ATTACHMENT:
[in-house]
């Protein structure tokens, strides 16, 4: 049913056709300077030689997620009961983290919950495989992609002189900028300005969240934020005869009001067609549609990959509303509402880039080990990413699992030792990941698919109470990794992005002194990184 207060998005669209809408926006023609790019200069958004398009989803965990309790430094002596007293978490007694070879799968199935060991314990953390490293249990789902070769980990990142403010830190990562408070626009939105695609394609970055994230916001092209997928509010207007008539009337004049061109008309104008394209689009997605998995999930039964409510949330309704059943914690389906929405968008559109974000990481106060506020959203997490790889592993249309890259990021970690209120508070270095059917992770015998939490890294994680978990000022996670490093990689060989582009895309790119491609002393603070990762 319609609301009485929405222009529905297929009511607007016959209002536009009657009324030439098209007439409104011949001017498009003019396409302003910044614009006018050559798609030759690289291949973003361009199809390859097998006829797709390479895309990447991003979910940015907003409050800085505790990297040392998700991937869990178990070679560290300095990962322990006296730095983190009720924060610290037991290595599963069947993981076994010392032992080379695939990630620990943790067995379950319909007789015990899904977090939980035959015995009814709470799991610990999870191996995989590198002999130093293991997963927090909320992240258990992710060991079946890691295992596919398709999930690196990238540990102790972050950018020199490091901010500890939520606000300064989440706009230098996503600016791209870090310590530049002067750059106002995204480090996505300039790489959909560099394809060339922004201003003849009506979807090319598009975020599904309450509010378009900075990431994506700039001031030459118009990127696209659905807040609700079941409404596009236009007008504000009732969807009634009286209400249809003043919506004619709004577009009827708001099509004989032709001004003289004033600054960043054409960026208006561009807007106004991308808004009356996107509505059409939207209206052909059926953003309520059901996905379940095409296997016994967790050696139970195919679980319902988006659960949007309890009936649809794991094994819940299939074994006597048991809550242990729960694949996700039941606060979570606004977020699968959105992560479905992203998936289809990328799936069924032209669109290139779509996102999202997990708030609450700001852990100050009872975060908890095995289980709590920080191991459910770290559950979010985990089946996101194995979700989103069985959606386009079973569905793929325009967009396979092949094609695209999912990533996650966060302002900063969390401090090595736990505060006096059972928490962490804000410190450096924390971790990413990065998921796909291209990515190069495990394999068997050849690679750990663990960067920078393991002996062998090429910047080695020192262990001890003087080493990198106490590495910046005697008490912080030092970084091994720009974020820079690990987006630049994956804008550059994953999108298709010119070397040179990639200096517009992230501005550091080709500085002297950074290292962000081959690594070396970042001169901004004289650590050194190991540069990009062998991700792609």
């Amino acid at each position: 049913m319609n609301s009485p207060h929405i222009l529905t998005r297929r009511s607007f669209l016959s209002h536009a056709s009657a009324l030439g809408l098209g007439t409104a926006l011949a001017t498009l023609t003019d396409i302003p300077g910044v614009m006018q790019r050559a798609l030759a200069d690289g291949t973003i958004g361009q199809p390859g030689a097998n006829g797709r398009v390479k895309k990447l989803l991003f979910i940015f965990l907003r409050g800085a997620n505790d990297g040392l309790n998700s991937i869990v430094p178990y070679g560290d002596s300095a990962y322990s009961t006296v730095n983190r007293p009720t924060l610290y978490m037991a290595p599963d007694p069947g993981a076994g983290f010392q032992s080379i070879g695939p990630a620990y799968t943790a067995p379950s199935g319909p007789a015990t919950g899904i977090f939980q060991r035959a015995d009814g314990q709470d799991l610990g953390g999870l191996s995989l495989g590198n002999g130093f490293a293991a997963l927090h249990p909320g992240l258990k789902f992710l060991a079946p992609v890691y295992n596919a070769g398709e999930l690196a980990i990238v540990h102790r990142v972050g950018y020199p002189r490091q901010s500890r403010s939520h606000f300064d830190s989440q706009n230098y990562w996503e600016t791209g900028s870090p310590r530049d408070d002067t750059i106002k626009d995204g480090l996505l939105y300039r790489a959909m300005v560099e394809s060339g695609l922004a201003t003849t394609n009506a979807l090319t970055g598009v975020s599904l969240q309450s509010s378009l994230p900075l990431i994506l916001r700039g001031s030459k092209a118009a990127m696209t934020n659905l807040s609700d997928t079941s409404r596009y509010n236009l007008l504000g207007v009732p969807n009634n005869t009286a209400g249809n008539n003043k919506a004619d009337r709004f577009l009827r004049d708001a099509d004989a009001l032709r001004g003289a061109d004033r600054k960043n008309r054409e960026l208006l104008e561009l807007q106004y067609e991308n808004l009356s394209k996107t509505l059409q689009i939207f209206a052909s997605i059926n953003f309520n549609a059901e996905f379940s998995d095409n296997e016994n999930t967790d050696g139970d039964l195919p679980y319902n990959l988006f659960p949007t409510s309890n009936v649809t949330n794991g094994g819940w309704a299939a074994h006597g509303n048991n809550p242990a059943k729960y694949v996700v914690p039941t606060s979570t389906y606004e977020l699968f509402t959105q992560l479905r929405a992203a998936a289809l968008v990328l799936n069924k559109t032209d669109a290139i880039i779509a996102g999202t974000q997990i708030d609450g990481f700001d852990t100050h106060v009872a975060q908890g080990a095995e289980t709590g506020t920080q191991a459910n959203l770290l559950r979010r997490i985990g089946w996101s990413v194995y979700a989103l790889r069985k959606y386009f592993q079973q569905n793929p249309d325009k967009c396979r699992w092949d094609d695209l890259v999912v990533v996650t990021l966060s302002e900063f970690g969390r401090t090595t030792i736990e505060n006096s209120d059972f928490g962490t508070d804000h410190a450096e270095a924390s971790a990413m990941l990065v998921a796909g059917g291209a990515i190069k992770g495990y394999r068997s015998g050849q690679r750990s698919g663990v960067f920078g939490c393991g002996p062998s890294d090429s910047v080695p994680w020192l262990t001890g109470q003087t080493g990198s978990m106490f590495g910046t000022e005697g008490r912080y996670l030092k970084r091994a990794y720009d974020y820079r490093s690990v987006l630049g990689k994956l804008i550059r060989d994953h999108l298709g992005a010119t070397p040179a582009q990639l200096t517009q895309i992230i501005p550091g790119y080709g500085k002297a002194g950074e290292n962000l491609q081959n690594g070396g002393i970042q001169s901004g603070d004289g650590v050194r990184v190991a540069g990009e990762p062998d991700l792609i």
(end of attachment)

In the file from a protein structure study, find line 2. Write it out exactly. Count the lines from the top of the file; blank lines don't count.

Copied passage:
């Protein structure tokens, strides 16, 4: 049913056709300077030689997620009961983290919950495989992609002189900028300005969240934020005869009001067609549609990959509303509402880039080990990413699992030792990941698919109470990794992005002194990184 207060998005669209809408926006023609790019200069958004398009989803965990309790430094002596007293978490007694070879799968199935060991314990953390490293249990789902070769980990990142403010830190990562408070626009939105695609394609970055994230916001092209997928509010207007008539009337004049061109008309104008394209689009997605998995999930039964409510949330309704059943914690389906929405968008559109974000990481106060506020959203997490790889592993249309890259990021970690209120508070270095059917992770015998939490890294994680978990000022996670490093990689060989582009895309790119491609002393603070990762 319609609301009485929405222009529905297929009511607007016959209002536009009657009324030439098209007439409104011949001017498009003019396409302003910044614009006018050559798609030759690289291949973003361009199809390859097998006829797709390479895309990447991003979910940015907003409050800085505790990297040392998700991937869990178990070679560290300095990962322990006296730095983190009720924060610290037991290595599963069947993981076994010392032992080379695939990630620990943790067995379950319909007789015990899904977090939980035959015995009814709470799991610990999870191996995989590198002999130093293991997963927090909320992240258990992710060991079946890691295992596919398709999930690196990238540990102790972050950018020199490091901010500890939520606000300064989440706009230098996503600016791209870090310590530049002067750059106002995204480090996505300039790489959909560099394809060339922004201003003849009506979807090319598009975020599904309450509010378009900075990431994506700039001031030459118009990127696209659905807040609700079941409404596009236009007008504000009732969807009634009286209400249809003043919506004619709004577009009827708001099509004989032709001004003289004033600054960043054409960026208006561009807007106004991308808004009356996107509505059409939207209206052909059926953003309520059901996905379940095409296997016994967790050696139970195919679980319902988006659960949007309890009936649809794991094994819940299939074994006597048991809550242990729960694949996700039941606060979570606004977020699968959105992560479905992203998936289809990328799936069924032209669109290139779509996102999202997990708030609450700001852990100050009872975060908890095995289980709590920080191991459910770290559950979010985990089946996101194995979700989103069985959606386009079973569905793929325009967009396979092949094609695209999912990533996650966060302002900063969390401090090595736990505060006096059972928490962490804000410190450096924390971790990413990065998921796909291209990515190069495990394999068997050849690679750990663990960067920078393991002996062998090429910047080695020192262990001890003087080493990198106490590495910046005697008490912080030092970084091994720009974020820079690990987006630049994956804008550059994953999108298709010119070397040179990639200096517009992230501005550091080709500085002297950074290292962000081959690594070396970042001169901004004289650590050194190991540069990009062998991700792609």